The second commandment forbids making images of God. But if we only refrain from crafting physical, visual images of God, we miss the point. The reason, as we have seen, for prohibiting images of God is that they cause us to think of God untruthfully, as other than he is. It follows then that we may be guilty of breaking the commandment without actually constructing a physical representation of God. The realization that images and pictures of God affect our thoughts of God points to a further realm in which the prohibition of the second commandment applies. Just as it forbids us to manufacture molten images of God, so it forbids us to dream up mental images of him. Imagining God in our heads can be just as real a breach of the second commandment as imagining him by the work of our hands. How often do we hear this sort of thing: “I like to think of God as the great Architect (or Mathematician or Artist).” “I don’t think of God as a Judge; I like to think of him simply as a Father.” We know from experience how often remarks of this kind serve as the prelude to a denial of something that the Bible tells us about God. It needs to be said with the greatest possible emphasis that those who hold themselves free to think of God as they like are breaking the second commandment. At best, they can only think of God in the image of man’as an ideal man, perhaps, or a superman. But God is not any sort of man. We were made in his image, but we must not think of him as existing in ours. To think of God in such terms is to be ignorant of him, not to know him. All speculative theology, which rests on philosophical reasoning rather than biblical revelation, is at fault here. Paul tells us where this sort of theology ends: “The world by wisdom knew not God” (1 Cor 1:21 KJV). To follow the imagination of one’s heart in the realm of theology is the way to remain ignorant of God, and to become an idol-worshipper—the idol in this case being a false mental image of God, made by one’s own speculation and imagination. In this light, the positive purpose of the second commandment becomes plain. Negatively, it is a warning against ways of worship and religious practice that lead us to dishonor God and to falsify his truth. Positively, it is a summons to us to recognize that God the Creator is transcendent, mysterious and inscrutable, beyond the range of any imagining or philosophical guesswork of which we are capable—and hence a summons to us to humble ourselves, to listen and learn of him, and to let him teach us what he is like and how we should think of him. . . . The question which arises for us all from the line of thought which we have been pursuing is this: How far are we keeping the second commandment? Granted, there are no bull-images in the churches we attend, and probably we have not got a crucifix in the house (though we may have some pictures of Christ on our walls that we ought to think twice about); but are we sure that the God whom we seek to worship is the God of the Bible, the triune Jehovah? Do we worship the one true God in truth? Or are our ideas of God such that in reality we do not believe in the Christian God, but in some other, just as the Muslim or Jew or Jehovah’s Witness does not believe in the Christian God, but in some other? You may say, how can I tell? Well, the test is this. The God of the Bible has spoken in his Son. The light of the knowledge of his glory is given to us in the face of Jesus Christ. Do I look habitually to the person and work of the Lord Jesus Christ as showing me the final truth about the nature and the grace of God? Do I see all the purposes of God as cen¬tering upon him? If I have been enabled to see this, and in mind and heart to go to Calvary and lay hold of the Calvary solution, then I can know that I truly worship the true God, and that he is my God, and that I am even now enjoying eternal life, according to our Lord’s own definition, “Now this is eternal life: that they may know you, the only true God, and Jesus Christ, whom you have sent” (Jn 17:3). —J. I. Packer, Knowing God (InterVarsity Press, 1993), 47–50.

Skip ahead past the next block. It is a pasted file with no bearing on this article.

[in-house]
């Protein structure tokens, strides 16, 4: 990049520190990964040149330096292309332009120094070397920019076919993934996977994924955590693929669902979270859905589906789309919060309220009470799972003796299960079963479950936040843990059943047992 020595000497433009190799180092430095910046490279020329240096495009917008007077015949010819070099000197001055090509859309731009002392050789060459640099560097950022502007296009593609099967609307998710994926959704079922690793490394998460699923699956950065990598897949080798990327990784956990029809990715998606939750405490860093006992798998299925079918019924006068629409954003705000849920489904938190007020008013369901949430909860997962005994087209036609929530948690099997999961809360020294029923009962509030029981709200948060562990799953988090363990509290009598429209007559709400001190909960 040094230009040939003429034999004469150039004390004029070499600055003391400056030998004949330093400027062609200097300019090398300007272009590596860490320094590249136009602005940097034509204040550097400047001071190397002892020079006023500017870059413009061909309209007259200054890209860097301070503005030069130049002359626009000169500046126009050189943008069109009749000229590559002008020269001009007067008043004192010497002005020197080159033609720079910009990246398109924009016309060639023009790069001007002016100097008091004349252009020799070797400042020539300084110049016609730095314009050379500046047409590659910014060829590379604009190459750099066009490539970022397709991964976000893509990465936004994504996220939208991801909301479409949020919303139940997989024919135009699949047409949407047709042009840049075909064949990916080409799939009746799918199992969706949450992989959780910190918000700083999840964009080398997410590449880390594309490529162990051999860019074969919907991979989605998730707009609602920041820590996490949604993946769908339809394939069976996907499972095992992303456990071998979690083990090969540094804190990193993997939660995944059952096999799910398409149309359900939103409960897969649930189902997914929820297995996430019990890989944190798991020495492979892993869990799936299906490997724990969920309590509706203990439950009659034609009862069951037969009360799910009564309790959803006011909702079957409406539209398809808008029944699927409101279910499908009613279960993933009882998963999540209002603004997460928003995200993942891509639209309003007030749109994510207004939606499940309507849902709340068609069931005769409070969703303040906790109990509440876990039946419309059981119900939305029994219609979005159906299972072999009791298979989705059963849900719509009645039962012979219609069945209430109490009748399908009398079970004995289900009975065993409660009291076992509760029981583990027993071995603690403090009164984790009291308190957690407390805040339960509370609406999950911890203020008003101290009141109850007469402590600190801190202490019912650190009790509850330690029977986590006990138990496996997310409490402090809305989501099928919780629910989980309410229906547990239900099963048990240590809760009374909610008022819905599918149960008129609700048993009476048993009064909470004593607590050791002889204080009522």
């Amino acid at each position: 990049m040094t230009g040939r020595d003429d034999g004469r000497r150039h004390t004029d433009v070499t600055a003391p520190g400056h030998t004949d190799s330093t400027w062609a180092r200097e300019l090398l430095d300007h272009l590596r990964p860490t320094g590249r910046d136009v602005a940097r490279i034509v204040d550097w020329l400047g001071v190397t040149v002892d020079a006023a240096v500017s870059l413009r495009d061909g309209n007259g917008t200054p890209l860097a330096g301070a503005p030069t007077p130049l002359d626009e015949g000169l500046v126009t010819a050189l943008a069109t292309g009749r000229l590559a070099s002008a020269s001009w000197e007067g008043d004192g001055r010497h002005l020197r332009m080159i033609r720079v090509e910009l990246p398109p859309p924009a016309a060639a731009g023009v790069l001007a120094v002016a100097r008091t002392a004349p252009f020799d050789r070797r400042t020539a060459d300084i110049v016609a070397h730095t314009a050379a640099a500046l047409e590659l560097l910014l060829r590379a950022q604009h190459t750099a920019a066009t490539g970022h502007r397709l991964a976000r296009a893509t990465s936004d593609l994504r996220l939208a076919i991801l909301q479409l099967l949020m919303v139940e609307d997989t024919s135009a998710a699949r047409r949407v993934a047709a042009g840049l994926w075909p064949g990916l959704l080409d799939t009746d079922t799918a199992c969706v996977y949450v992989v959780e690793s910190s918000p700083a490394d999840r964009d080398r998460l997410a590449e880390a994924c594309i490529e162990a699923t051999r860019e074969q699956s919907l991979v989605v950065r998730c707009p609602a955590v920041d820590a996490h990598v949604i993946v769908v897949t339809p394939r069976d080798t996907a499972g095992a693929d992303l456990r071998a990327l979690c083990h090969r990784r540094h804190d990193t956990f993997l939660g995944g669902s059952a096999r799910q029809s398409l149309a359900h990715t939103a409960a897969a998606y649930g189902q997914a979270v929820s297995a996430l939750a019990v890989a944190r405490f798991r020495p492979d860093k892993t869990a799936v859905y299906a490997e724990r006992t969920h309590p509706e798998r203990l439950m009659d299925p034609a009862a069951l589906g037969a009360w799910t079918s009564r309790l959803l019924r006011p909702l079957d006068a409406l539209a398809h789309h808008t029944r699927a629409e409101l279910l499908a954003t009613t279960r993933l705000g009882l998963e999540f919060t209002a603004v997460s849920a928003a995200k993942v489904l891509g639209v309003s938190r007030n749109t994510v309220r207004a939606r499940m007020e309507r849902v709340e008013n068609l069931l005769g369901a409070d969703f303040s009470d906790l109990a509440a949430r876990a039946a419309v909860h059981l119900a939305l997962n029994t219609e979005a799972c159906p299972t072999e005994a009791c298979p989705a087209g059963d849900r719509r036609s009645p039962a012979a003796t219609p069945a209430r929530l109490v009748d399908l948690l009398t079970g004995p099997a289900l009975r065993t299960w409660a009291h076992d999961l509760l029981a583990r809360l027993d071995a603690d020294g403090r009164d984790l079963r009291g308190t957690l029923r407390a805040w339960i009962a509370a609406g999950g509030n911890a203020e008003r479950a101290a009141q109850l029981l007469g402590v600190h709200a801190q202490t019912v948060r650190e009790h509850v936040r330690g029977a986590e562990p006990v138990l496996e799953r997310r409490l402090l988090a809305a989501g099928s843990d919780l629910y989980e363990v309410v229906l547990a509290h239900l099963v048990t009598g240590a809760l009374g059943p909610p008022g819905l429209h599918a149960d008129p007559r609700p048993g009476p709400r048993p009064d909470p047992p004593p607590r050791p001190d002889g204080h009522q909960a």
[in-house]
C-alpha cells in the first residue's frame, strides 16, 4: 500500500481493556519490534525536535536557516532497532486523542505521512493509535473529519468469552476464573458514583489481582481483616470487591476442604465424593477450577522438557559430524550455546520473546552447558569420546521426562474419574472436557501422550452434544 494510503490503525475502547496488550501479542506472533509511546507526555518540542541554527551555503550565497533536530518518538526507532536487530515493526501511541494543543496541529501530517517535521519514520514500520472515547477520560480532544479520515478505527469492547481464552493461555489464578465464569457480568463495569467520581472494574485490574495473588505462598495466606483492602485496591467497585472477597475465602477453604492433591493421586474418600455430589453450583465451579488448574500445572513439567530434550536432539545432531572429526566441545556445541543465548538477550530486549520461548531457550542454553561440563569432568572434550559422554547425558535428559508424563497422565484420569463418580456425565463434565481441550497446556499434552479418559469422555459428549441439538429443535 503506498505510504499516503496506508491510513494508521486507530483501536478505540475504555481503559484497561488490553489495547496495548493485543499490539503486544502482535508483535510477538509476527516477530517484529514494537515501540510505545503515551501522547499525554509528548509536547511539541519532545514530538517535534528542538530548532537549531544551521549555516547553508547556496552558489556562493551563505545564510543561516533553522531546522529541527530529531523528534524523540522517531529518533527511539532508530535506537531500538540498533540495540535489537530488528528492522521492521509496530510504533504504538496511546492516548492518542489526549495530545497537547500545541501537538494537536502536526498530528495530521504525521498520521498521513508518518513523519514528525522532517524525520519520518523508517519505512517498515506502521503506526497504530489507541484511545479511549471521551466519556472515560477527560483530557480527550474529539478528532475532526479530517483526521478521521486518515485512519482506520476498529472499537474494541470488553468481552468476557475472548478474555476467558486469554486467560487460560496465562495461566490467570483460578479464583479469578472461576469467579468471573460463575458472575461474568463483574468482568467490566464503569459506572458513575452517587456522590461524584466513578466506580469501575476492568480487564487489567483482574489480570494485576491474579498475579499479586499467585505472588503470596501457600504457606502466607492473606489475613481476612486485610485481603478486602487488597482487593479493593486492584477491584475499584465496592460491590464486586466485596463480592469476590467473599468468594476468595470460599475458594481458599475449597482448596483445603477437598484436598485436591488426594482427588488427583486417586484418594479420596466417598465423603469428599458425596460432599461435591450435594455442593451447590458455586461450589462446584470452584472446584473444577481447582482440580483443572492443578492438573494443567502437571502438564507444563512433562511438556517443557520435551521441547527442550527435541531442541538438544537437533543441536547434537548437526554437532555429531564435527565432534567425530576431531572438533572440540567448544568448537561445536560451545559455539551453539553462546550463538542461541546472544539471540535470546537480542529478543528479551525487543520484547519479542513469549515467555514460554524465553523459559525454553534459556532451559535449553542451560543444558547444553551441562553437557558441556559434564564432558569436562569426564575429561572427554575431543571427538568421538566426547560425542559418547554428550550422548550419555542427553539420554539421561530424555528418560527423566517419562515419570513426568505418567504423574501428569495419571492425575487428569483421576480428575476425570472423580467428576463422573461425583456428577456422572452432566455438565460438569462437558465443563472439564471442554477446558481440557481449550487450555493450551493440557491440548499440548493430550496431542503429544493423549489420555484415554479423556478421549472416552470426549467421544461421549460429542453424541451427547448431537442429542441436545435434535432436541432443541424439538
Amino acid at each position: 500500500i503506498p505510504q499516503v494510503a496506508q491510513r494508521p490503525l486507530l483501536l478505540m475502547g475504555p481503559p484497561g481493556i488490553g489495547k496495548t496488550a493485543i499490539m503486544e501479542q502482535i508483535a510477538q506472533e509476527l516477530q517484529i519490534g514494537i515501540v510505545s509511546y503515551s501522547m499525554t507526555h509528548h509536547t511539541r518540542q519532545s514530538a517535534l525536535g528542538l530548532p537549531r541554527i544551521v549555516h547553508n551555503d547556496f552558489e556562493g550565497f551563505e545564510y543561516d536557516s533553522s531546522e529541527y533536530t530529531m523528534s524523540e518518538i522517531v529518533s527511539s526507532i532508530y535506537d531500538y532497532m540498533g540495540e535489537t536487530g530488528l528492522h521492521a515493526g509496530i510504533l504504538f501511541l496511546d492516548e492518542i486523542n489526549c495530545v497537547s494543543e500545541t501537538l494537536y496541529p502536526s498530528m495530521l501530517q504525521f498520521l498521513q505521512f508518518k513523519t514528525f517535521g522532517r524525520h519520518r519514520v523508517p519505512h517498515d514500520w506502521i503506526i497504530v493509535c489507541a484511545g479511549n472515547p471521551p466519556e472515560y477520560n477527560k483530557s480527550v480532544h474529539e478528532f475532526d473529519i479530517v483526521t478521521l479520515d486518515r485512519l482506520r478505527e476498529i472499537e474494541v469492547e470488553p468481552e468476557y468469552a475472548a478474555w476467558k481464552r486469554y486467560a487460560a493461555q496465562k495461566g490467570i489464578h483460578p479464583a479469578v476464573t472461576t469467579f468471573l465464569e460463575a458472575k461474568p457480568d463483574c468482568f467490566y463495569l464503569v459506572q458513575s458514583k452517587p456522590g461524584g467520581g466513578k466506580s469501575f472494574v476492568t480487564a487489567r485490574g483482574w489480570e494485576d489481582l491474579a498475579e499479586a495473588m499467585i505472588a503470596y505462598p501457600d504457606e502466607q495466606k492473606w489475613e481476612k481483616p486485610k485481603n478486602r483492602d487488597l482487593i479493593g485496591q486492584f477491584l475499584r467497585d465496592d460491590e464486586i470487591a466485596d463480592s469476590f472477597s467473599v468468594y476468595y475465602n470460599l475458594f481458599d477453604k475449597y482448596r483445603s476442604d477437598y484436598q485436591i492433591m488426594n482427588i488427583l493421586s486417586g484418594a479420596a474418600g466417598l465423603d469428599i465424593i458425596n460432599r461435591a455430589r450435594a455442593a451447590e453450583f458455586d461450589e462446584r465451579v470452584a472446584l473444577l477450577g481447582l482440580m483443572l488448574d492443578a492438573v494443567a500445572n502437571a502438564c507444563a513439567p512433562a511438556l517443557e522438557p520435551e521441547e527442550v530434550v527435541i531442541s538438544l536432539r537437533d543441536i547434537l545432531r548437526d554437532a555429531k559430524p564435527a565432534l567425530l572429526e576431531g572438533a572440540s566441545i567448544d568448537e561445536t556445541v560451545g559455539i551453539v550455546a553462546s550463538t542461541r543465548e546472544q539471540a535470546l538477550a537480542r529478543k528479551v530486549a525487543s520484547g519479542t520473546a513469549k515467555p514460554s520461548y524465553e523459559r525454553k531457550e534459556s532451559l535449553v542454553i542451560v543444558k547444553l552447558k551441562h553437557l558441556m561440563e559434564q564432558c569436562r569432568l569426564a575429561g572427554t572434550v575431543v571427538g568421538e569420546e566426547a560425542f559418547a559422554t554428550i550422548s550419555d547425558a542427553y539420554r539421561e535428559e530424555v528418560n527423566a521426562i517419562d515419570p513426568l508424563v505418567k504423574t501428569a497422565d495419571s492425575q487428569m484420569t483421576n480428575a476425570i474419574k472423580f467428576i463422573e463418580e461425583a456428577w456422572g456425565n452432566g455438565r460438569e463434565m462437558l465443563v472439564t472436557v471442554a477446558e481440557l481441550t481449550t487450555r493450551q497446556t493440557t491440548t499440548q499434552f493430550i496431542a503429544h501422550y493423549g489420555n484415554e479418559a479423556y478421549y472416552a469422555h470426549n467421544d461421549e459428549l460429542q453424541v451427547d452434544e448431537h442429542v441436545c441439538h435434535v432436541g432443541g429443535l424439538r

What does the statement that Jesus is the Son of God mean? Jews and Muslims maintain that this claim makes Christianity polytheistic. Unitarians and Jehovah’s Witnesses, on the other hand, believe that the biblical designation Son of God indicates that Jesus was a unique being, in a special class by himself, but still a created being not possessing divinity in the same sense as the Father. This is not a new idea, but goes back to the Arian heresy of the first century AD. Even before that, the phrase Son of God was not commonly understood in the biblical sense. John’s Gospel was written to present Jesus as the Son of God to peoples who would have been confused by the title, Jews who used it as a title for the coming human Messiah, and Greeks whose mythology included many sons of gods. John’s Gospel was concerned with destroying those misconceptions and introducing the Son of God as no less than God Incarnate. Packer writes, [John] does not bring the term Son into his opening sentences at all, instead, he speaks first of the Word. There was no danger of this being misunderstood; Old Testament readers would pick up the reference at once. God’s Word in the Old Testament is his creative utterance, his power in action fulfilling his purpose. The Old Testament depicted God’s utterance, the actual statement of his purpose, as having power in itself to the effect the thing proposed. Genesis 1 tells us how at creation “God said, Let here be . . . and there was . . .” (1:3). “By the word of the Lord were the heavens made. . . . He spoke, and it came to be” (Ps 33:6, 9). The Word of God is thus God at work. John takes up this figure and proceeds to tell us seven things about the divine Word. (1) “In the beginning was the Word” (1:1). Here is the Word’s eternity. He had no beginning of his own; when other things began, he—was. (2) “And the Word was with God” (1:1). Here is the Word’s personality. The power that fulfills God’s purposes is the power of a distinct personal being, one who stands in an eternal relation to God of active fellowship . . . (3) “And the Word was God” (1:1). Here is the Word’s deity. Though personally distinct from the Father, he is not a creature; he is divine in himself, as the Father is. The mystery with which this verse confronts us is thus the mystery of personal distinctions within the unity of the Godhead. (4) “Through him all things were made” (1:3). Here is the Word creating. He was the Father’s agent in every act of making that the Father has ever performed. All that was made was made through him. . . . (5) “In him was life” (1:4). Here is the Word animating. There is no physical life in the realm of created things except in and through him. Here is the Bible answer to the problem of the origin and suntenance of life, in all its forms: life is given and maintained by the Word. Created things do not have life in themselves, but life in the Word, the second person of the Godhead. (6) “and that life was the light of men” (1:4). Here is the Word revealing. In giving life, he gives light too; that is to say, all people receive intimations of God from the very fact of being alive in God’s world, and this, no less than the fact that they are alive, is due to the work of the Word. (7) “The Word became flesh” (1:14). Here is the Word incarnate. The baby in the manger at Bethlehem was none other than the eternal Word of God. And now, having shown us who and what the Word is—a divine Person, author of all things—John indicates an identification. The Word, he tells us, was revealed by the Incarnation to be God’s Son. “We have seen his glory, the glory of the One and Only, who came from the Father” (1:14). The identification is confirmed in verse 18: “The only begotten Son, which is in the bosom of the Father” (KJV). Thus John establishes the point at which he was aiming throughout. He has now made it clear what is meant by calling Jesus the Son of God. The Son of God is the Word of God. We see what the Word is; well, that is what the Son is. Such in the prologue’s message. When, therefore, the Bible proclaims Jesus as the Son of God, the statement is meant as an assertion of his distinct personal deity. The Christmas message rests on the staggering fact the child in the manger was—God. —J. I. Packer, Knowing God (InterVarsity Press, 1993), 56–57.